1. Understanding product vision and project scope
  2. Identifying and describing project stakeholders and personas
  3. Modeling the business
  4. Analyzing the current state and defining the future state
  5. Identifying systems and actors
  6. Determining scope
  7. Understanding and identifying use cases and user stories
  8. Taking the Agile approach: writing user stories
  9. Identifying and defining data
  10. Documenting business rules
  11. Finding quality attributes
  12. Defining and documenting the project scope

Practice sessions:

  • Modeling the business
  • Context diagramming
  • Ways to identify use cases and user stories
  • Brainstorming and chunkifying
  • Roles and Permissions matrix
  • Use case diagramming
  • User stories
  • High-level data definition
  • Entity relationship diagramming
  • Writing business rules and quality attributes
  • Evaluate a Scope Statement

V. Eliciting Detailed Requirements

Savvy business analysts and project team members have a variety of techniques for finding the detailed functional and non-functional requirements on their projects. This section introduces several of the most powerful and effective analysis techniques and discusses their use in requirements elicitation. As various techniques are covered, the workshop explores how to capture and document the requirements, including effective requirements analysis and traceability.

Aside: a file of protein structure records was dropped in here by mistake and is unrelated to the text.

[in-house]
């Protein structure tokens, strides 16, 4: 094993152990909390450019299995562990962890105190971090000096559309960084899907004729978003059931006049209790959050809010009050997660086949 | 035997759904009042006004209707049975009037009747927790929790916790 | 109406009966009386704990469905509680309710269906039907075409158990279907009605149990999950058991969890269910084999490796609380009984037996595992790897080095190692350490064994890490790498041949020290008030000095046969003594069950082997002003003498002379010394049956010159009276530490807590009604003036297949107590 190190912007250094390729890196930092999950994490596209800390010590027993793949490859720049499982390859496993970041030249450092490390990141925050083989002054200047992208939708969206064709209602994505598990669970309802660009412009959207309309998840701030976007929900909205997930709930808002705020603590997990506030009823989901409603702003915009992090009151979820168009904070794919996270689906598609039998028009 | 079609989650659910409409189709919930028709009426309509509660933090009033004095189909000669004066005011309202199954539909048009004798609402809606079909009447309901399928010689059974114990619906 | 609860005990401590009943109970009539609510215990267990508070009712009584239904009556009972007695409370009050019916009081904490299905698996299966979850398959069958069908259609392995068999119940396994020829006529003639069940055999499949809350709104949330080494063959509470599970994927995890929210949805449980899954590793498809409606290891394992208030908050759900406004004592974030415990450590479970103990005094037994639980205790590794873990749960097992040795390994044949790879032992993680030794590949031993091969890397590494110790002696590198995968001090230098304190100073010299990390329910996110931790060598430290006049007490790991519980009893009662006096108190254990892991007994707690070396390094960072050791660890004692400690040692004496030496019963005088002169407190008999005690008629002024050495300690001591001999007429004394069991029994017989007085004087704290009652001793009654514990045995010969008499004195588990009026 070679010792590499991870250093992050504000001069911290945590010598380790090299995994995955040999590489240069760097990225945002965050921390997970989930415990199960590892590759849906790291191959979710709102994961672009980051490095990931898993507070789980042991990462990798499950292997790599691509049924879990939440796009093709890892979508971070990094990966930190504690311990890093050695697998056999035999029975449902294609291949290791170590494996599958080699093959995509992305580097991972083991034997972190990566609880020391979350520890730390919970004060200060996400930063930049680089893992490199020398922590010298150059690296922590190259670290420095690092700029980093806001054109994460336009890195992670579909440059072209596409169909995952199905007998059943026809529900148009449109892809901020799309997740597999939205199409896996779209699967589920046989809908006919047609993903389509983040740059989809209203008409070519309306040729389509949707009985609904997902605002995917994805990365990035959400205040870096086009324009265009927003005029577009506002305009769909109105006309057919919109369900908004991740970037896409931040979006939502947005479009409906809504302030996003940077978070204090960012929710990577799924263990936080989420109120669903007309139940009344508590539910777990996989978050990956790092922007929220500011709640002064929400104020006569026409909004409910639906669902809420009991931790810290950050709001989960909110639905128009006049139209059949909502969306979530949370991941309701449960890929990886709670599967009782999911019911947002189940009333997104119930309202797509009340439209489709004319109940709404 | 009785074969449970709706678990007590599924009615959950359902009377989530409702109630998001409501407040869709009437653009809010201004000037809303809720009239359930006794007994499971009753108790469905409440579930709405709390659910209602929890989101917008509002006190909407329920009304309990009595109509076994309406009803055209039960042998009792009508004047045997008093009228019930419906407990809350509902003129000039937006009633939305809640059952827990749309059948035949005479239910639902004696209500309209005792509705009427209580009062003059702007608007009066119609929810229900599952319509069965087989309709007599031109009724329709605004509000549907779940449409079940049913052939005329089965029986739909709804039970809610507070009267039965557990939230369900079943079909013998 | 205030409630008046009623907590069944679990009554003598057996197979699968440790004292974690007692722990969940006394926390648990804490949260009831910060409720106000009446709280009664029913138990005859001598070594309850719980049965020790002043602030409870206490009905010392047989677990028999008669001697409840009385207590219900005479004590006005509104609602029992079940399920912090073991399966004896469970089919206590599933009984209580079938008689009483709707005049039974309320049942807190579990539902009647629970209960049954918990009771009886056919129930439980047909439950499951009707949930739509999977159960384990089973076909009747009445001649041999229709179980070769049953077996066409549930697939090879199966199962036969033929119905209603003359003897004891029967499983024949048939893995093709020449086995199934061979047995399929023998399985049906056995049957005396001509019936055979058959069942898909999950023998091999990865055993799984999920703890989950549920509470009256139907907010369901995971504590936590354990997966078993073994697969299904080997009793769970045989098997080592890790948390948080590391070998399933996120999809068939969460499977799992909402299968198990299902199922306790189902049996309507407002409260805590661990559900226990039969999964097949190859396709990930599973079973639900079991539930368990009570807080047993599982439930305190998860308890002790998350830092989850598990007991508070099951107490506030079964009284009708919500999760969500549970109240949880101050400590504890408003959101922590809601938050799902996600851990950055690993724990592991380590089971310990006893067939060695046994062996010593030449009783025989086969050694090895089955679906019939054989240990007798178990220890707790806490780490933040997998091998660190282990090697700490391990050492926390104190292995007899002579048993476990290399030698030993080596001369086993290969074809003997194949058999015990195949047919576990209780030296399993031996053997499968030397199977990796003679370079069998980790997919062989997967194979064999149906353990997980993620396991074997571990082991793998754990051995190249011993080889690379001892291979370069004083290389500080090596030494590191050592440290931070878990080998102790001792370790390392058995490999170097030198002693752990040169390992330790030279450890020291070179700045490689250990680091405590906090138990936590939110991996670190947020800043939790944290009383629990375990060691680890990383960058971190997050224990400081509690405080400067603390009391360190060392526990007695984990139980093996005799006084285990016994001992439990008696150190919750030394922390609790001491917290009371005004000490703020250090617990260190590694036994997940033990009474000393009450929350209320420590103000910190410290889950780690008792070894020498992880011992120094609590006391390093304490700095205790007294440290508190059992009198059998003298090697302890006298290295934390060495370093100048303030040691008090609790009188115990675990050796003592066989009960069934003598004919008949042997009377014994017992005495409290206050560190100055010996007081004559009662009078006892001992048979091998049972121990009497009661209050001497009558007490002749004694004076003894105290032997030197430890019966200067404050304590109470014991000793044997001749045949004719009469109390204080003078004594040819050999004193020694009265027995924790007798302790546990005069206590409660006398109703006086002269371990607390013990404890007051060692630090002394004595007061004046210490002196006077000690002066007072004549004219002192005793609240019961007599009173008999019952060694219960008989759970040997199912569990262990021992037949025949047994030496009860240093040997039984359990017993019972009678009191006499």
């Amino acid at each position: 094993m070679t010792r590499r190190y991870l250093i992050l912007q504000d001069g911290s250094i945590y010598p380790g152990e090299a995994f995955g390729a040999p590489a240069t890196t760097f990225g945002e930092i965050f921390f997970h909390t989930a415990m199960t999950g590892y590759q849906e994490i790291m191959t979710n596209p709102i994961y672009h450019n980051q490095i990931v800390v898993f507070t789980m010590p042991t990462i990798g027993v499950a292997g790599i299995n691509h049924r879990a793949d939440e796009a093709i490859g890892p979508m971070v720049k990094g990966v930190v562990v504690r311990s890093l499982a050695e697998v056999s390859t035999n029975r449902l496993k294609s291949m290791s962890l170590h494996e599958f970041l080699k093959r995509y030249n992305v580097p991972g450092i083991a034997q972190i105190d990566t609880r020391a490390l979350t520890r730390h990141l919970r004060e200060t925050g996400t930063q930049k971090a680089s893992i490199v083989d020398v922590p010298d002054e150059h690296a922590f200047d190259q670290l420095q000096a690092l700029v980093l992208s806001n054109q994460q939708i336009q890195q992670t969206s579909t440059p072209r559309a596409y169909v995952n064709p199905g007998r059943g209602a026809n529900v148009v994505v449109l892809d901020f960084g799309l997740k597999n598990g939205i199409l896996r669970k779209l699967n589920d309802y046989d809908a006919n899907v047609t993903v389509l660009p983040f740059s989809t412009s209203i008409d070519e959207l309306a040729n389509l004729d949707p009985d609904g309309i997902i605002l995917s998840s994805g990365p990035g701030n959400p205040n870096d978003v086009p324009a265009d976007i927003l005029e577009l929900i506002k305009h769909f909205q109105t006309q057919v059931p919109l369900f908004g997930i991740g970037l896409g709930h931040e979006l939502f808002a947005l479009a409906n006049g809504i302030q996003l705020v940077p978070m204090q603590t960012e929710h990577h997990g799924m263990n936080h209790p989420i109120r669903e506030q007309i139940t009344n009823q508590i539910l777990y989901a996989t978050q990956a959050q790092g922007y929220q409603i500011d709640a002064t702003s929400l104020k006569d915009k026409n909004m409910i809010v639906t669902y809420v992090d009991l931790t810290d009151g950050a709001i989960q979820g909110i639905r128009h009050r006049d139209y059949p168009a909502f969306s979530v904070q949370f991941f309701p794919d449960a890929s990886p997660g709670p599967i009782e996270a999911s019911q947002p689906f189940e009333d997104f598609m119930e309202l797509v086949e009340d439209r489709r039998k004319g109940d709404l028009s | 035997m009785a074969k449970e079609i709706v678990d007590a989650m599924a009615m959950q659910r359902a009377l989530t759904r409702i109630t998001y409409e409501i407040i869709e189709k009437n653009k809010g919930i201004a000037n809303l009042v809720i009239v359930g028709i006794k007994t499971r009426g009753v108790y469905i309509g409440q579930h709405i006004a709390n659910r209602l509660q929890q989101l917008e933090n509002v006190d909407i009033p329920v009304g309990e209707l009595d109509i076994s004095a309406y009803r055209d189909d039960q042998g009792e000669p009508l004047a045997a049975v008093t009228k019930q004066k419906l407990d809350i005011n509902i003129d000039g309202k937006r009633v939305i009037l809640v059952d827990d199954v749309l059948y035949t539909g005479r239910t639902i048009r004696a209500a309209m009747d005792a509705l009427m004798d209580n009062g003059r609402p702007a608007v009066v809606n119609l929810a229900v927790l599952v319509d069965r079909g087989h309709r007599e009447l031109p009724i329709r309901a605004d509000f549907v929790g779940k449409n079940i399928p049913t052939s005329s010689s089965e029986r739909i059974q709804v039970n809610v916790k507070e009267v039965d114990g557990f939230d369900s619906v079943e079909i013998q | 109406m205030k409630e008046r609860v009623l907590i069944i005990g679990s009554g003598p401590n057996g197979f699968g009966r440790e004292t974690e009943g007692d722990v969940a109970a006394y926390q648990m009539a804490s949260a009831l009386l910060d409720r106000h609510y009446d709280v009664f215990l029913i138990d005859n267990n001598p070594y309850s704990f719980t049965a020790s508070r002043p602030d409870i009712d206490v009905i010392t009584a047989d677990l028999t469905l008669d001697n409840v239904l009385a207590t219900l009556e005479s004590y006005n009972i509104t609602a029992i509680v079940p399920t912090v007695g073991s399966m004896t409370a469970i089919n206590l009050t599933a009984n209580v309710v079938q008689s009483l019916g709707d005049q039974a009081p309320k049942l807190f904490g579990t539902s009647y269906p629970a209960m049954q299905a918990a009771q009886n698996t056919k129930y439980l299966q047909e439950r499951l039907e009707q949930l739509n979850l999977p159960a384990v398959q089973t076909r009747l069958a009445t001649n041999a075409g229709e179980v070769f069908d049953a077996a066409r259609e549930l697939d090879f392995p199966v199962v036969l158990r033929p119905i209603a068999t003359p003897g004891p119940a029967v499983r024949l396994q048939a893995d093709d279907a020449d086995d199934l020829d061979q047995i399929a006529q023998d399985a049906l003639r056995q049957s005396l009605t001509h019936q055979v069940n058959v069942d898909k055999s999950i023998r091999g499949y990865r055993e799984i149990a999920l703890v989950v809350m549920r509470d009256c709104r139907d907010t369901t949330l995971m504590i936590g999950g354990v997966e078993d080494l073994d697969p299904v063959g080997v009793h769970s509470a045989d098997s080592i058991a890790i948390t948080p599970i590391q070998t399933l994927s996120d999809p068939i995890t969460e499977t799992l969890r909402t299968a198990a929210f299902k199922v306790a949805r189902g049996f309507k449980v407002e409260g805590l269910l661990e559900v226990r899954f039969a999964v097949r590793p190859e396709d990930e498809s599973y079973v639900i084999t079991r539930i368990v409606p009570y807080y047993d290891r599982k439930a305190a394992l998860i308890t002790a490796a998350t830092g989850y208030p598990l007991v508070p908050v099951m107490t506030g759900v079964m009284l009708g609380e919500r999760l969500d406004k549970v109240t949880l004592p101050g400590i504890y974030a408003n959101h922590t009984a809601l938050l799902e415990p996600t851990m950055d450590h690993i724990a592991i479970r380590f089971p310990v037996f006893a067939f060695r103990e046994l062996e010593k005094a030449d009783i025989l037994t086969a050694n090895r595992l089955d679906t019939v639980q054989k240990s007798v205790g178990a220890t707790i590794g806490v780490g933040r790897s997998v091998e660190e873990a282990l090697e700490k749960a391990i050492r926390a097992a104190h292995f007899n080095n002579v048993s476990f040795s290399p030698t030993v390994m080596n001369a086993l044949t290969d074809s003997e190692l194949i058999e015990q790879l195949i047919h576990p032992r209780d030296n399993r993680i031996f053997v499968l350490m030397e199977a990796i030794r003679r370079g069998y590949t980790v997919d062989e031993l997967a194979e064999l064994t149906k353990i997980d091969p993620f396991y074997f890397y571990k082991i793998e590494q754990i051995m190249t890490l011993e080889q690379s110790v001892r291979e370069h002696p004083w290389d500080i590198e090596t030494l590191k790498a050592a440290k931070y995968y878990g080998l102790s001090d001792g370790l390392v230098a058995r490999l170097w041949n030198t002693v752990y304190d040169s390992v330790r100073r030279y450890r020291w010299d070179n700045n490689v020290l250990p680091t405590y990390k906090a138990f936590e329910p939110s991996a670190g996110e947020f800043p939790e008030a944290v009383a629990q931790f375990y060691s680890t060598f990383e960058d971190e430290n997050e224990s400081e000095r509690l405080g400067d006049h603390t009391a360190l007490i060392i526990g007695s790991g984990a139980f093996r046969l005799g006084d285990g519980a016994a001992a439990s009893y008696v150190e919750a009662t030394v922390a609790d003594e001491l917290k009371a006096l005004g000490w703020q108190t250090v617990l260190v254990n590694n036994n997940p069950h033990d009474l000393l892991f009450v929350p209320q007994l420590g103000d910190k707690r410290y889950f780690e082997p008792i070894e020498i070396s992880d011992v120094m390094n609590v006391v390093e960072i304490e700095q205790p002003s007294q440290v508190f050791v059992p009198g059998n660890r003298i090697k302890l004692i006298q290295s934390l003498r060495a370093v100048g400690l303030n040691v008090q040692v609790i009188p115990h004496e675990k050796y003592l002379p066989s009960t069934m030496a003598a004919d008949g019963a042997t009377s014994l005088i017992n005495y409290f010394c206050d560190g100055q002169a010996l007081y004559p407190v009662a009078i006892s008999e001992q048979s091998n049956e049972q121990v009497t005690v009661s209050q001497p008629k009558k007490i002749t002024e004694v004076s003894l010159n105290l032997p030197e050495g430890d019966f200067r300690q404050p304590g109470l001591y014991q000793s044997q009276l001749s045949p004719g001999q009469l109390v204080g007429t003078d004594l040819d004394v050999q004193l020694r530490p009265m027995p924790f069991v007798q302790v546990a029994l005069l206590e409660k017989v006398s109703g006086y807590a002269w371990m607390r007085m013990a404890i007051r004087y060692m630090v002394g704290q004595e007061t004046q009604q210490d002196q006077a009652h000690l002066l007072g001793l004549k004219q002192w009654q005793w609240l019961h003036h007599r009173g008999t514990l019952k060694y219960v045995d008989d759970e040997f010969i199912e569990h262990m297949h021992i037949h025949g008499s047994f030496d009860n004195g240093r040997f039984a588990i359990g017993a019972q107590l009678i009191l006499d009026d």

1. Overview of requirements-elicitation techniques
  2. Decompose processes to lowest levels
  3. Document analysis
  4. Modeling processes to generate interview questions
  5. Interviewing the stakeholders
  6. Documenting the interview and resulting requirements
  7. Adding detail to requirements we already have
  8. Refining and rewriting for clarity

Practice sessions:

  • Elicitation techniques – advantages/disadvantages
  • Process modeling
  • Generating good interview questions
  • Coping with challenging situations
  • Interview simulations
  • Writing new requirements and refining existing requirements
  • CRUD matrix and CRUD functional requirements

VI. Improving Requirements Quality